So Zavalney, who earns her living "mapping the ecology of the sustainability movement" for a San Francisco Bay Area nonprofit, worked with several like-minded burners to convince festival organizers to shoulder more environmental responsibility. Every year, for example, most burners haul in 15 or so plastic water bottles each--hundreds of thousands total. Aside from the energy that goes into making, filling, and transporting them, most end up in landfills, leaching poisons into the groundwater, or get recycled in ways that don't reuse much of the plastic.

Taking a break from the heat at last year's festival, Zavalney drank deeply from a big jug of water while chilling in a tent with her friend and Entheon Village campmate Matthew "Hitch" McDermid. His take: Large camps should band together to truck in water, or Burning Man could centralize water distribution and build the cost into the $200-plus ticket prices. This, McDermid said, would push the event away from self-reliance to an ethos of community interdependence.

For her part, Zavalney thinks it's time for celebrations to focus people on feeding, sheltering, and clothing themselves with substances that can be produced year after year--permaculture--as opposed to big explosions.

Plenty of attendees thought Burning Man's efforts to go green were frivolous, what one termed "a colossal joke." Some of Zavalney's friends, including 12-time burner Ray Cirino, are planning to pack their ideas for Burning Man into a new festival.

"Instead of building a city and tearing it down or destroying it, we're going to keep the city and build a cultural and learning center," said Cirino. "I'm hoping to hold the event at a depressed property that needs help, preferably on indigenous land, and resuscitate a watershed. We'll be building a food forest as well."

The new festival will feature unplugged music, encourage children and families to attend, and discourage drug use. Cirino says he hopes to hold the festival in California sometime in spring 2009.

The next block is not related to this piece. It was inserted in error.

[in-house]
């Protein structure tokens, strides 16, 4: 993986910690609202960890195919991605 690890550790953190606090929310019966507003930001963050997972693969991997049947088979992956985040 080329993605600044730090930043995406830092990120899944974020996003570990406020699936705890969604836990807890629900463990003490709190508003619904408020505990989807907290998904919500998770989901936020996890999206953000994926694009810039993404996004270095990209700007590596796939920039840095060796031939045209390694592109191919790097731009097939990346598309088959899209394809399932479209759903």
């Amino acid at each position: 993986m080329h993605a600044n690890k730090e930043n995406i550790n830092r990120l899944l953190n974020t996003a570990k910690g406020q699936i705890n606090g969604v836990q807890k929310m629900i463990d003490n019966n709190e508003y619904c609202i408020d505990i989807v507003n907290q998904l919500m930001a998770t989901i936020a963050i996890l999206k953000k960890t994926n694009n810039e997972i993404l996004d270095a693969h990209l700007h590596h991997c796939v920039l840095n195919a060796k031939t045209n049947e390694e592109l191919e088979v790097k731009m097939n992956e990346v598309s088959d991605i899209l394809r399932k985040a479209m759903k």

Zavalney can't wait. "Let's build systems where people get together and renew and restore our dying planet, rather than burn things to prove a point," she said. She's particularly fond of the event's name: Water Woman.

AS GREEN MAN DREW TO A CLOSE and thousands of idling, carbon-emitting cars lined up for miles and hours on the sole one-lane road back to the rest of the world, a curious drama unfolded in a forgotten corner of a partially dismantled Black Rock City. On the back of a big truck, a dozen yards from the charred wreckage of the Crude Awakening oil derrick, a 50-foot-tall nursery-grown, potted, living redwood tree waited to make a surprise grand entrance. It was not to be.

The Crude Awakening artists had intended to raise the tree in place of the incinerated oil derrick as the object being prayed to by the reverent metallic figures. It would have symbolized humanity's turn toward nature after the fossil-fuel crash. But Burning Man organizers, worried about needle litter, asked Bureau of Land Management officials to enforce the festival's no-plants policy (most vegetation dies in the desert) and ban the tree. So the largest living organism to visit the desert in 10,000 years never made it off the truck bed.

Matthew Taylor is a Peace and Conflict Studies major at the University of California at Berkeley and the coeditor of PeacePower magazine.